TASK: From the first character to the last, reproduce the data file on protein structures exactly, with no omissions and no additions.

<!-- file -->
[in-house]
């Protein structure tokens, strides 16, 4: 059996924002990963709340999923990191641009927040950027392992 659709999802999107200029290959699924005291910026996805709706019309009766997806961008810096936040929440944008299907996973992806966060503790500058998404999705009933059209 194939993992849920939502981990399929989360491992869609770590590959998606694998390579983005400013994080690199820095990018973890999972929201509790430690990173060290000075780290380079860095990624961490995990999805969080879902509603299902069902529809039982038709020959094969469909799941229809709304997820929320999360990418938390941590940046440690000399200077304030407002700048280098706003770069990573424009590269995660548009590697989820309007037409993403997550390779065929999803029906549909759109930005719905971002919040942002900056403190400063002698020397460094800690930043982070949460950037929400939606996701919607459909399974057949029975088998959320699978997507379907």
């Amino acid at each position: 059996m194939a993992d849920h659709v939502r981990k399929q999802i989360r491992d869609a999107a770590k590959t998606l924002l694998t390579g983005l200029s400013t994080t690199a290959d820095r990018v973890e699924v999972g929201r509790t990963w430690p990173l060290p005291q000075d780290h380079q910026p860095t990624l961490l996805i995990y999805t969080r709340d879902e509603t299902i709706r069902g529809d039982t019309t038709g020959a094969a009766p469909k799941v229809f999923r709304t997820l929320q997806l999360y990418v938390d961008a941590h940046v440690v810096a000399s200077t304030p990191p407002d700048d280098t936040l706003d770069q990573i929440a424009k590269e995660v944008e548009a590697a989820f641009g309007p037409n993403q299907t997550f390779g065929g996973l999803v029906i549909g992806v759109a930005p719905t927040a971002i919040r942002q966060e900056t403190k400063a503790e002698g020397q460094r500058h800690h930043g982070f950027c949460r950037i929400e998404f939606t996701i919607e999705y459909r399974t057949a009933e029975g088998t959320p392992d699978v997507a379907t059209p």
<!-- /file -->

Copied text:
[in-house]
């Protein structure tokens, strides 16, 4: 059996924002990963709340999923990191641009927040950027392992 659709999802999107200029290959699924005291910026996805709706019309009766997806961008810096936040929440944008299907996973992806966060503790500058998404999705009933059209 194939993992849920939502981990399929989360491992869609770590590959998606694998390579983005400013994080690199820095990018973890999972929201509790430690990173060290000075780290380079860095990624961490995990999805969080879902509603299902069902529809039982038709020959094969469909799941229809709304997820929320999360990418938390941590940046440690000399200077304030407002700048280098706003770069990573424009590269995660548009590697989820309007037409993403997550390779065929999803029906549909759109930005719905971002919040942002900056403190400063002698020397460094800690930043982070949460950037929400939606996701919607459909399974057949029975088998959320699978997507379907």
């Amino acid at each position: 059996m194939a993992d849920h659709v939502r981990k399929q999802i989360r491992d869609a999107a770590k590959t998606l924002l694998t390579g983005l200029s400013t994080t690199a290959d820095r990018v973890e699924v999972g929201r509790t990963w430690p990173l060290p005291q000075d780290h380079q910026p860095t990624l961490l996805i995990y999805t969080r709340d879902e509603t299902i709706r069902g529809d039982t019309t038709g020959a094969a009766p469909k799941v229809f999923r709304t997820l929320q997806l999360y990418v938390d961008a941590h940046v440690v810096a000399s200077t304030p990191p407002d700048d280098t936040l706003d770069q990573i929440a424009k590269e995660v944008e548009a590697a989820f641009g309007p037409n993403q299907t997550f390779g065929g996973l999803v029906i549909g992806v759109a930005p719905t927040a971002i919040r942002q966060e900056t403190k400063a503790e002698g020397q460094r500058h800690h930043g982070f950027c949460r950037i929400e998404f939606t996701i919607e999705y459909r399974t057949a009933e029975g088998t959320p392992d699978v997507a379907t059209p």